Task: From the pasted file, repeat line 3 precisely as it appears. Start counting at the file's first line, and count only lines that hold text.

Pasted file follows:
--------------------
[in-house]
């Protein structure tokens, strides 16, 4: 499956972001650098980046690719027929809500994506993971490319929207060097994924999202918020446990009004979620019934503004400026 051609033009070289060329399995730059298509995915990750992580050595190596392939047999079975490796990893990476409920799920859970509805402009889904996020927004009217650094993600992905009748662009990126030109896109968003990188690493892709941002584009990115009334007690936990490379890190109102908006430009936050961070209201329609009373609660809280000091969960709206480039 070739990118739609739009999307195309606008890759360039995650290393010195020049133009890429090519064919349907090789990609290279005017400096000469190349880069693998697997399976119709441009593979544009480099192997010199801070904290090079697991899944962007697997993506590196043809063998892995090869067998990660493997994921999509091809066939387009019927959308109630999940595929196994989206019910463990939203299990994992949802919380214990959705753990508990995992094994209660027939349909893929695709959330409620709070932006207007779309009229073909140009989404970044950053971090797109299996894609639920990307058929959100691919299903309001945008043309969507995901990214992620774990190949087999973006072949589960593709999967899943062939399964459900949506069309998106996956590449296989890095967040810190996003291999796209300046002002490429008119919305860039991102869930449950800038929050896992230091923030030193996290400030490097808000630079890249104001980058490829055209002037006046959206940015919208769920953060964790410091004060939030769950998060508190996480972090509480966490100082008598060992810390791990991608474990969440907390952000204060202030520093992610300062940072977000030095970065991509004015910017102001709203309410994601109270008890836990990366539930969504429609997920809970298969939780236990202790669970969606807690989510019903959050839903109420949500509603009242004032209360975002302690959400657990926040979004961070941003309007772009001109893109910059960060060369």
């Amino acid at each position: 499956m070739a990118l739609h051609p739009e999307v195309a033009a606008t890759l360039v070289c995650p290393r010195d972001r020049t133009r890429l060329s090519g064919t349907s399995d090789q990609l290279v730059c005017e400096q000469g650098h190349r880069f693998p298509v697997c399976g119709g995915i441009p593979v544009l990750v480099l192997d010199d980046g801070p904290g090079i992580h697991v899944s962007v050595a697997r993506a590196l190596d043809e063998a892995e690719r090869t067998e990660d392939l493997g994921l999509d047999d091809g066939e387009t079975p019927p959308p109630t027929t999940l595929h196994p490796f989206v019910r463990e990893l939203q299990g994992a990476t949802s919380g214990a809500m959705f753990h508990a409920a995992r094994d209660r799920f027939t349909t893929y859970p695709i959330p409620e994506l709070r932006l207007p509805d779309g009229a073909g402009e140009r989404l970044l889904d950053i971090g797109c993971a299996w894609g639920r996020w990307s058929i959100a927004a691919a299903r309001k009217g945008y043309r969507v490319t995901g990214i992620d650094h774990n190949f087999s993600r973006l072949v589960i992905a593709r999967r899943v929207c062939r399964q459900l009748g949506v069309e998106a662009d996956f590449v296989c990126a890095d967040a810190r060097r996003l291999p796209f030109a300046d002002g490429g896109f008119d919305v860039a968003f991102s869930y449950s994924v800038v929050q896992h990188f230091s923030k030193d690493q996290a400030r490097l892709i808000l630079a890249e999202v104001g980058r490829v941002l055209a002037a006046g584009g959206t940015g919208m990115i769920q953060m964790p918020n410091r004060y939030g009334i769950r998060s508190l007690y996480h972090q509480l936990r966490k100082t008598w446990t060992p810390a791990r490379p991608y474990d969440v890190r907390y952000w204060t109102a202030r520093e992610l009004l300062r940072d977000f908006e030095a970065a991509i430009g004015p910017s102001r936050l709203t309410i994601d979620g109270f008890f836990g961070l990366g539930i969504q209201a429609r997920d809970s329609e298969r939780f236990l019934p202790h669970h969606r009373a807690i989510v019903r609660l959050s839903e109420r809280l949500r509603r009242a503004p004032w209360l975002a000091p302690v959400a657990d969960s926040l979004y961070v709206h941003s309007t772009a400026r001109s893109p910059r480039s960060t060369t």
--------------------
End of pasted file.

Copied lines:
């Amino acid at each position: 499956m070739a990118l739609h051609p739009e999307v195309a033009a606008t890759l360039v070289c995650p290393r010195d972001r020049t133009r890429l060329s090519g064919t349907s399995d090789q990609l290279v730059c005017e400096q000469g650098h190349r880069f693998p298509v697997c399976g119709g995915i441009p593979v544009l990750v480099l192997d010199d980046g801070p904290g090079i992580h697991v899944s962007v050595a697997r993506a590196l190596d043809e063998a892995e690719r090869t067998e990660d392939l493997g994921l999509d047999d091809g066939e387009t079975p019927p959308p109630t027929t999940l595929h196994p490796f989206v019910r463990e990893l939203q299990g994992a990476t949802s919380g214990a809500m959705f753990h508990a409920a995992r094994d209660r799920f027939t349909t893929y859970p695709i959330p409620e994506l709070r932006l207007p509805d779309g009229a073909g402009e140009r989404l970044l889904d950053i971090g797109c993971a299996w894609g639920r996020w990307s058929i959100a927004a691919a299903r309001k009217g945008y043309r969507v490319t995901g990214i992620d650094h774990n190949f087999s993600r973006l072949v589960i992905a593709r999967r899943v929207c062939r399964q459900l009748g949506v069309e998106a662009d996956f590449v296989c990126a890095d967040a810190r060097r996003l291999p796209f030109a300046d002002g490429g896109f008119d919305v860039a968003f991102s869930y449950s994924v800038v929050q896992h990188f230091s923030k030193d690493q996290a400030r490097l892709i808000l630079a890249e999202v104001g980058r490829v941002l055209a002037a006046g584009g959206t940015g919208m990115i769920q953060m964790p918020n410091r004060y939030g009334i769950r998060s508190l007690y996480h972090q509480l936990r966490k100082t008598w446990t060992p810390a791990r490379p991608y474990d969440v890190r907390y952000w204060t109102a202030r520093e992610l009004l300062r940072d977000f908006e030095a970065a991509i430009g004015p910017s102001r936050l709203t309410i994601d979620g109270f008890f836990g961070l990366g539930i969504q209201a429609r997920d809970s329609e298969r939780f236990l019934p202790h669970h969606r009373a807690i989510v019903r609660l959050s839903e109420r809280l949500r509603r009242a503004p004032w209360l975002a000091p302690v959400a657990d969960s926040l979004y961070v709206h941003s309007t772009a400026r001109s893109p910059r480039s960060t060369t």